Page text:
By David S. Prescott, LICSW Kasia Uzieblo PhD, & Kieran McCartan, PhD
Three research papers came up in a recent social-media discussion of pornography use. In the first, Beáte Böthe and her colleagues produced results from a large community survey of males and females. They differentiated between Problematic Pornography Use (PPU) and Frequent Pornography Use). The highlights of their findings were that:
· PPU had positive, moderate links to sexual function problems in males and females.
· FPU had negative, weak links to sexual function problems in males and females.
· FPU and PPU should be discussed separately concerning its links to sexual outcomes.
As the researchers point out, high engagement with pornography is not necessarily the same as problematic engagement. In the authors’ words:
Taking findings together, while quantities of the aforementioned activities were often unrelated to maladaptive states and conditions, problematic engagement in these online behaviors has been related to maladaptive or harmful measures. Therefore, thorough examinations are needed when effects of potentially problematic online behaviors are investigated, taking into consideration not only the quantity of behaviors but also quality levels of engagement.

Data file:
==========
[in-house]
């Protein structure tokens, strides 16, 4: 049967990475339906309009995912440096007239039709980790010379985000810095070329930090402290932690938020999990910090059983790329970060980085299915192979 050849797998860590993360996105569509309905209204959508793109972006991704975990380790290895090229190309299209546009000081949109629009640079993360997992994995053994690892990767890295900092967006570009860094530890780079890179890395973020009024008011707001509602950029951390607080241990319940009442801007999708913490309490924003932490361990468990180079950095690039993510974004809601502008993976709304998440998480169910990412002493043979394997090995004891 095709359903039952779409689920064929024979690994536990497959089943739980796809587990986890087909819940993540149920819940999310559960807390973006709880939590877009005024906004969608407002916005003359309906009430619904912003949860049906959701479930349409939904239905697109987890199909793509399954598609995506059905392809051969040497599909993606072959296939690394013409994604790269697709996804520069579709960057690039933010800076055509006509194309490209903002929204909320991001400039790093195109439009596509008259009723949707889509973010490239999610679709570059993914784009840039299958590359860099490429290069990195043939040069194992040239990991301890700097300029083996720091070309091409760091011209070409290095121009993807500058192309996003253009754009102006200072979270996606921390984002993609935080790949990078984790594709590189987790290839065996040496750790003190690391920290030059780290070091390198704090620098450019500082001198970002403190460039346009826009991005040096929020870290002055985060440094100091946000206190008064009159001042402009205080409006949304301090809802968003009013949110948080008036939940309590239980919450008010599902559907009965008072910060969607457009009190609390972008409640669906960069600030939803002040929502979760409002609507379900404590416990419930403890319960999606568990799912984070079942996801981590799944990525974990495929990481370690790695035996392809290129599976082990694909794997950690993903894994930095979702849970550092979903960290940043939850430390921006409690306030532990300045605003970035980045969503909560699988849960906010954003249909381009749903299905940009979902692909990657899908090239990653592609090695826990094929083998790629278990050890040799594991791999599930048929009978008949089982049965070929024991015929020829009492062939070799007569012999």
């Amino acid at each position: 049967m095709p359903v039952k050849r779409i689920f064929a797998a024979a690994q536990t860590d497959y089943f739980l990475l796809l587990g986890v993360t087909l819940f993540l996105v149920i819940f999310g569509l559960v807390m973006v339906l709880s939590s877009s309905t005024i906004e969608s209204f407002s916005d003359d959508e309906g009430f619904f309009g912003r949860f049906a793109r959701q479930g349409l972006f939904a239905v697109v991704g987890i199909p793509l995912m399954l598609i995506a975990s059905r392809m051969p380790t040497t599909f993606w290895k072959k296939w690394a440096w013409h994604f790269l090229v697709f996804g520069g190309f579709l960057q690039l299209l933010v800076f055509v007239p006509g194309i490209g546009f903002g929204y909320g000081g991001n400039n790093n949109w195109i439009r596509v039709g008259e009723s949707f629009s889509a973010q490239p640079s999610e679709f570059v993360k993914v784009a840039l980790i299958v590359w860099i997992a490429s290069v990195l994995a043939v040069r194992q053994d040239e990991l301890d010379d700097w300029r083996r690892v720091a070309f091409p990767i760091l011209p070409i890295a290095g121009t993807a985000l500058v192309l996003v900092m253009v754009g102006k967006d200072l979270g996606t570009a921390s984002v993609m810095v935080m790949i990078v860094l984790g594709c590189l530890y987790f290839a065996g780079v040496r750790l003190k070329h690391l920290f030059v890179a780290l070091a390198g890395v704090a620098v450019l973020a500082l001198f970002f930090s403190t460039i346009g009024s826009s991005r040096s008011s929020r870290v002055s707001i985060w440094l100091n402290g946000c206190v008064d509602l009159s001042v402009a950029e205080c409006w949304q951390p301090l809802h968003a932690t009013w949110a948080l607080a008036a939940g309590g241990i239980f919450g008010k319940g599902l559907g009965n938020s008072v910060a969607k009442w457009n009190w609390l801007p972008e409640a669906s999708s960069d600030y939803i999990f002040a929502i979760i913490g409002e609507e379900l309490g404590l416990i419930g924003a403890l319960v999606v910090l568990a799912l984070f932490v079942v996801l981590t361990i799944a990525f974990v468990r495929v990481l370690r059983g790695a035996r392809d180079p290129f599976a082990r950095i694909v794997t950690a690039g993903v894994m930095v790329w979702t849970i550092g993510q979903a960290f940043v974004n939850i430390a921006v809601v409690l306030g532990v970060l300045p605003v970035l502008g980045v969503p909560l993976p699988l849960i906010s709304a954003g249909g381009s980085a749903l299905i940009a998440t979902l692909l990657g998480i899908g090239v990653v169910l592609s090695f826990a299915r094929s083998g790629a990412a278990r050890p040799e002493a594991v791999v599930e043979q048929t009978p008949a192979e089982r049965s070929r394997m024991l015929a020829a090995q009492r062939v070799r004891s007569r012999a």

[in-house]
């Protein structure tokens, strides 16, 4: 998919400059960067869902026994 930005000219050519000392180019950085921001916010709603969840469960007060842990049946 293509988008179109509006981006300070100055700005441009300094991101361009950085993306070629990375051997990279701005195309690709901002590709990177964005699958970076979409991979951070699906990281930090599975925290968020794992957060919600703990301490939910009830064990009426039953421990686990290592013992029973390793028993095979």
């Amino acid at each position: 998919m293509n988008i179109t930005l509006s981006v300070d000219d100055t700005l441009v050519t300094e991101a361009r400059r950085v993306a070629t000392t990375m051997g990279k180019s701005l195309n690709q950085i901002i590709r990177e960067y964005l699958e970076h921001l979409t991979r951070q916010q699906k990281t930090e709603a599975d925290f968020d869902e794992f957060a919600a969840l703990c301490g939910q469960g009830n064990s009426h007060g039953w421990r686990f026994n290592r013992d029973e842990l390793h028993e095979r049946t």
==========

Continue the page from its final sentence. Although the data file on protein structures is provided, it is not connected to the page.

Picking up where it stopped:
In a 2020 study, Beáte Böthe and her colleagues examined three non-clinical samples (of 14,006, 483, and 672 participants). From their abstract:
Results were consistent across all studies. 3 distinct pornography-use profiles emerged: nonproblematic low-frequency pornography use (68–73% of individuals), nonproblematic high-frequency pornography use (19–29% of individuals), and problematic high-frequency use (3–8% of individuals). Nonproblematic and problematic high-frequency-use groups showed differences in several constructs (ie, hypersexuality, depressive symptoms, boredom susceptibility, self-esteem, uncomfortable feelings regarding pornography, and basic psychological needs).
Of particular note was that the number of non-problematic high-frequency users far outnumbered the high-frequency users with problematic use, as defined by the Problematic Pornography Consumption Scale. Set against the backdrop of earlier studies, such as Kingston et al. in 2008, who found that “Statistical interactions indicated that frequency of pornography use was primarily a risk factor for higher-risk offenders, when compared with lower-risk offenders, and that content of pornography (i.e., pornography containing deviant content) was a risk factor for all groups,” these studies appear to confirm that “mainstream” pornography use is problematic for those already pre-disposed to repeated sexual abuse. It seems that the effects of pornography can vary and are dependent on factors beyond simply how much one views.
At the same time, however, a more recent study published last month is also very important. Katherine Jongsma and Patti Timmons Fritz examined the relationship of pornography use and intimate partner violence. From the abstract: